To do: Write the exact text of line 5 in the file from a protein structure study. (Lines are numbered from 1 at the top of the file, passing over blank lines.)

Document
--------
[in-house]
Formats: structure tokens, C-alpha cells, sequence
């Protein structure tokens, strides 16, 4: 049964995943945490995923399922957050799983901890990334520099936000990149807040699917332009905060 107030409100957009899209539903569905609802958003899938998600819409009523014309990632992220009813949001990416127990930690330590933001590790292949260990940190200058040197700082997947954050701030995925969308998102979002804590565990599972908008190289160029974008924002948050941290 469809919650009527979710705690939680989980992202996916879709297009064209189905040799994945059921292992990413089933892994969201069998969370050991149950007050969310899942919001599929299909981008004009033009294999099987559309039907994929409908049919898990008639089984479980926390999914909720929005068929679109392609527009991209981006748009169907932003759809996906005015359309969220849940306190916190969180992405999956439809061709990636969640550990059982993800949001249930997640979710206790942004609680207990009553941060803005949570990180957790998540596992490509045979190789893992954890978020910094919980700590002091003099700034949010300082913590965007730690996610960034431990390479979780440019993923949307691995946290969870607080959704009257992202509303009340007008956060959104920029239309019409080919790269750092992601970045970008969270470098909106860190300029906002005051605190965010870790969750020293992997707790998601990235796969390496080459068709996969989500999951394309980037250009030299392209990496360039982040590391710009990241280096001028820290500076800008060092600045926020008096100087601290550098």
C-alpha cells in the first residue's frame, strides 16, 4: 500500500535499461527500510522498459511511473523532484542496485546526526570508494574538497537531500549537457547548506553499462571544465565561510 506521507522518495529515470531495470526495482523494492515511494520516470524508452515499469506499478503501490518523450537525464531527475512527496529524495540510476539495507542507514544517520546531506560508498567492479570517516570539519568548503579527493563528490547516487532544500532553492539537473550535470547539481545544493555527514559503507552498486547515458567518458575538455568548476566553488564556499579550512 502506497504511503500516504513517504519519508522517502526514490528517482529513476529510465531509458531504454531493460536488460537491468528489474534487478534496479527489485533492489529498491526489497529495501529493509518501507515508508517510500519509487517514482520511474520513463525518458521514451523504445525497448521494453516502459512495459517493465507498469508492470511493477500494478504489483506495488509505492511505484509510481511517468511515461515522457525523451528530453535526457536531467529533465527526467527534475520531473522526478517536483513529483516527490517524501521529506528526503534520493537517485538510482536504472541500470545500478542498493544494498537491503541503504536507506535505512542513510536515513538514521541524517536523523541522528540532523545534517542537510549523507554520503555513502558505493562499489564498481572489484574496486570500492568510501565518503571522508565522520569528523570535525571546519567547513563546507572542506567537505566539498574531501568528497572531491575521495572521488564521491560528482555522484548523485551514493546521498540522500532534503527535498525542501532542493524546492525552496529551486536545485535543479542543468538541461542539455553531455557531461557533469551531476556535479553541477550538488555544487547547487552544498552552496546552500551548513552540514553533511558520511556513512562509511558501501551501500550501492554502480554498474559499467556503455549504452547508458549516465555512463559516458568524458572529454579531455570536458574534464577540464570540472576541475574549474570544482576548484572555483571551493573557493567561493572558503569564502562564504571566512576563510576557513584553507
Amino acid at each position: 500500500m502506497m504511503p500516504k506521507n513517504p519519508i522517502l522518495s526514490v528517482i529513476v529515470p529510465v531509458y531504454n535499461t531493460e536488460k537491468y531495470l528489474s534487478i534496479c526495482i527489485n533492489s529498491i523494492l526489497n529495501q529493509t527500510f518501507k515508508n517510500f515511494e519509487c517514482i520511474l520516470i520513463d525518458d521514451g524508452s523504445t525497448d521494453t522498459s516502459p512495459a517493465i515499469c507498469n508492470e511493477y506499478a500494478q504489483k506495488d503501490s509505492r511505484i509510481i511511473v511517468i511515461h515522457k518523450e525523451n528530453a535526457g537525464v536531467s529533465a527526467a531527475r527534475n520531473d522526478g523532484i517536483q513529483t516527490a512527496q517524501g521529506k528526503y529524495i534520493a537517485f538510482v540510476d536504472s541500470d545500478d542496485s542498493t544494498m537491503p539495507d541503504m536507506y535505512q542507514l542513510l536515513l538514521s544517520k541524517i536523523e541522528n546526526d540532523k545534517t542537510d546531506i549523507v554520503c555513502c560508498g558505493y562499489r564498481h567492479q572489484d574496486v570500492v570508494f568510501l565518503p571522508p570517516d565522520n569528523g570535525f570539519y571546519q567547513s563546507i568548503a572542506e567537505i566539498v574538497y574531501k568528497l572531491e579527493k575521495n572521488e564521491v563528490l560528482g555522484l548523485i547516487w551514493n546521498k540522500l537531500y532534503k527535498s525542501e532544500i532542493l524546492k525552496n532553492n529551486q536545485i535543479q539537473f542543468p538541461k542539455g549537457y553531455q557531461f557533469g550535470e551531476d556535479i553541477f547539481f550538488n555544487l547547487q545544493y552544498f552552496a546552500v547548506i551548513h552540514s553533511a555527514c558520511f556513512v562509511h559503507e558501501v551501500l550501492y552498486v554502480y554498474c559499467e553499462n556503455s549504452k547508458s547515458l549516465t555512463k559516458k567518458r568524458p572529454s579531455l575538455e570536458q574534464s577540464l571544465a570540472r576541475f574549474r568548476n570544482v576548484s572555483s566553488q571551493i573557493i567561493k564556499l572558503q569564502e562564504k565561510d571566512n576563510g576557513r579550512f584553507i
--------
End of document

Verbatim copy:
Amino acid at each position: 500500500m502506497m504511503p500516504k506521507n513517504p519519508i522517502l522518495s526514490v528517482i529513476v529515470p529510465v531509458y531504454n535499461t531493460e536488460k537491468y531495470l528489474s534487478i534496479c526495482i527489485n533492489s529498491i523494492l526489497n529495501q529493509t527500510f518501507k515508508n517510500f515511494e519509487c517514482i520511474l520516470i520513463d525518458d521514451g524508452s523504445t525497448d521494453t522498459s516502459p512495459a517493465i515499469c507498469n508492470e511493477y506499478a500494478q504489483k506495488d503501490s509505492r511505484i509510481i511511473v511517468i511515461h515522457k518523450e525523451n528530453a535526457g537525464v536531467s529533465a527526467a531527475r527534475n520531473d522526478g523532484i517536483q513529483t516527490a512527496q517524501g521529506k528526503y529524495i534520493a537517485f538510482v540510476d536504472s541500470d545500478d542496485s542498493t544494498m537491503p539495507d541503504m536507506y535505512q542507514l542513510l536515513l538514521s544517520k541524517i536523523e541522528n546526526d540532523k545534517t542537510d546531506i549523507v554520503c555513502c560508498g558505493y562499489r564498481h567492479q572489484d574496486v570500492v570508494f568510501l565518503p571522508p570517516d565522520n569528523g570535525f570539519y571546519q567547513s563546507i568548503a572542506e567537505i566539498v574538497y574531501k568528497l572531491e579527493k575521495n572521488e564521491v563528490l560528482g555522484l548523485i547516487w551514493n546521498k540522500l537531500y532534503k527535498s525542501e532544500i532542493l524546492k525552496n532553492n529551486q536545485i535543479q539537473f542543468p538541461k542539455g549537457y553531455q557531461f557533469g550535470e551531476d556535479i553541477f547539481f550538488n555544487l547547487q545544493y552544498f552552496a546552500v547548506i551548513h552540514s553533511a555527514c558520511f556513512v562509511h559503507e558501501v551501500l550501492y552498486v554502480y554498474c559499467e553499462n556503455s549504452k547508458s547515458l549516465t555512463k559516458k567518458r568524458p572529454s579531455l575538455e570536458q574534464s577540464l571544465a570540472r576541475f574549474r568548476n570544482v576548484s572555483s566553488q571551493i573557493i567561493k564556499l572558503q569564502e562564504k565561510d571566512n576563510g576557513r579550512f584553507i